This information has informed the FDA’s assessment of this important
public health issue, and given us the confidence that the current
safety limits for cell phone radiofrequency energy exposure remain
acceptable for protecting the public health.
When new studies or information becomes available, the FDA conducts
thorough evaluations of the data to continually inform our thinking.
We reviewed the recently finalized research conducted by our
colleagues at the National Toxicology Program (NTP), part of the
National Institute of Environmental Health Sciences within the
National Institutes of Health, on radiofrequency energy exposure.
After reviewing the study, we disagree, however, with the
conclusions of their final report regarding “clear evidence” of
carcinogenic activity in rodents exposed to radiofrequency energy.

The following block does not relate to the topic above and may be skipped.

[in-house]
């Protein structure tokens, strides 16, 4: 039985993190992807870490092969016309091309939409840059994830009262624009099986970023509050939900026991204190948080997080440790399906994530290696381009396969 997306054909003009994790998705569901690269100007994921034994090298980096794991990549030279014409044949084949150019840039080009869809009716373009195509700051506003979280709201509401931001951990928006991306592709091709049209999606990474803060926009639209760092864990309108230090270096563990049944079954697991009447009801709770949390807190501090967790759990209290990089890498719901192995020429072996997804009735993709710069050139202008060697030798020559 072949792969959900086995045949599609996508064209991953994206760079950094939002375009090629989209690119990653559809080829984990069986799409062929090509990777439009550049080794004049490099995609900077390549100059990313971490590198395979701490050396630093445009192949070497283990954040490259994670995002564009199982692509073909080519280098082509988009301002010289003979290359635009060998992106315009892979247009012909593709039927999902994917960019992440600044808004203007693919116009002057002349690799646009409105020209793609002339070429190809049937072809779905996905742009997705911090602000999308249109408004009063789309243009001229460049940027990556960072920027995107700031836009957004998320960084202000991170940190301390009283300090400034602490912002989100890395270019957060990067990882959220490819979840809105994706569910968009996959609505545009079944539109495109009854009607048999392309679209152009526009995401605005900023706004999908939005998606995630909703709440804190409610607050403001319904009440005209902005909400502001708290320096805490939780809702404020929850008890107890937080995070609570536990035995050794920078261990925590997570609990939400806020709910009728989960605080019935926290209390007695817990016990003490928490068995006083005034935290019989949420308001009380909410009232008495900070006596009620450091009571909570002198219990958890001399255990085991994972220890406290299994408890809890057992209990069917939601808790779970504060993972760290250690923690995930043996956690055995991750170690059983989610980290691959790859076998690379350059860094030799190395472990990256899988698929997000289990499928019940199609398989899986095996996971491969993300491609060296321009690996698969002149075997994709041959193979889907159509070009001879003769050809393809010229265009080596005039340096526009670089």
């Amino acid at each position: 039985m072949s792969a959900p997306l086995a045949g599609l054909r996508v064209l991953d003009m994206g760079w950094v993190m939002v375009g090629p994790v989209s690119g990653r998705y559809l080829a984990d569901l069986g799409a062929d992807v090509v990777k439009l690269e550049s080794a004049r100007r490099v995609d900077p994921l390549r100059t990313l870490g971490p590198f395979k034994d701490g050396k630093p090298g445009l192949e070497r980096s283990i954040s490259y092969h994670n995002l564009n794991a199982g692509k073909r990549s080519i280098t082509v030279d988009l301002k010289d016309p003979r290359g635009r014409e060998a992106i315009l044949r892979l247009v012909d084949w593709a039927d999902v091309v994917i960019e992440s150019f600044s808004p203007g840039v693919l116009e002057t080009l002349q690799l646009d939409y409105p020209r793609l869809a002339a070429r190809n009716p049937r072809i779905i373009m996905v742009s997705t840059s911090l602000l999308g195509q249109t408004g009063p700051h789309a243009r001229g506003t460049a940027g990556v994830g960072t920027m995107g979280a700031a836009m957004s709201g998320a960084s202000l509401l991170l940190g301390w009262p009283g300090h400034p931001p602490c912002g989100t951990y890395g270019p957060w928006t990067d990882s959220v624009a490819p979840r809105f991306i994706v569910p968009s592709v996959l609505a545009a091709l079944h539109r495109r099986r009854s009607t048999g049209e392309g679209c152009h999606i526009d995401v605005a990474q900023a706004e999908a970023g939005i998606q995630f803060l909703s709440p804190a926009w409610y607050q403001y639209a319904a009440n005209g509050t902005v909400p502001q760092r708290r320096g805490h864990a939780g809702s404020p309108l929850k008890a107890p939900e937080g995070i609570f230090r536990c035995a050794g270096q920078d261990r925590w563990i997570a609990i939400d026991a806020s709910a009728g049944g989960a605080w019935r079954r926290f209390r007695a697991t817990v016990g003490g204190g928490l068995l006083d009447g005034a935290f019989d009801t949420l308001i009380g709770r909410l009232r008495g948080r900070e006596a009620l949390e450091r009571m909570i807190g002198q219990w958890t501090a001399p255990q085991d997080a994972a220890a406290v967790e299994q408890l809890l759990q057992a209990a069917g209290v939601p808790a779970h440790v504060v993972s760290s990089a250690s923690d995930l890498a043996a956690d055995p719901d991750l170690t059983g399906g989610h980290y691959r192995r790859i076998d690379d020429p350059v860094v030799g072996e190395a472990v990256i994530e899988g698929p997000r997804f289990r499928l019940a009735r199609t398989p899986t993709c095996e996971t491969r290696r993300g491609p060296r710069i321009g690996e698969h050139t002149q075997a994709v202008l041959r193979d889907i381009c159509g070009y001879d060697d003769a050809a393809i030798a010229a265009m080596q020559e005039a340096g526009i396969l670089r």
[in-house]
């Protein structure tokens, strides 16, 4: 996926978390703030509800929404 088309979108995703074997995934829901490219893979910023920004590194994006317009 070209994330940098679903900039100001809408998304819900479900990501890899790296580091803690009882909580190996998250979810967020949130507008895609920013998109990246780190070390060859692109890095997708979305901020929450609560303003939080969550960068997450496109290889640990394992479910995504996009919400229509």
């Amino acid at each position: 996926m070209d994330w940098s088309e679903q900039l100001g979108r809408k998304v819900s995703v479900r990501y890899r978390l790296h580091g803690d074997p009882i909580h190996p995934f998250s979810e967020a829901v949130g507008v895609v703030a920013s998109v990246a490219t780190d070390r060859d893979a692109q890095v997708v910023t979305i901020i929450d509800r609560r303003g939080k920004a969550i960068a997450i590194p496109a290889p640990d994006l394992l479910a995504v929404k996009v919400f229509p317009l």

In the NTP study, researchers looked at the effects of exposing
rodents to extremely high levels of radiofrequency throughout the
entire body. This is commonly done in these types of hazard
identification studies and means that the study tested levels of
radiofrequency energy exposures considerably above the current whole
body safety limits for cell phones. Doing this was intended to help
contribute to what we already understand about the effects of
radiofrequency energy on animal tissue. In fact, we only begin to
observe effects to animal tissue at exposures that are 50 times
higher than the current whole body safety limits set by the FCC for
radiofrequency energy exposure.
Our colleagues at NTP echoed this point in a statement earlier this
year about their draft final report, including the important note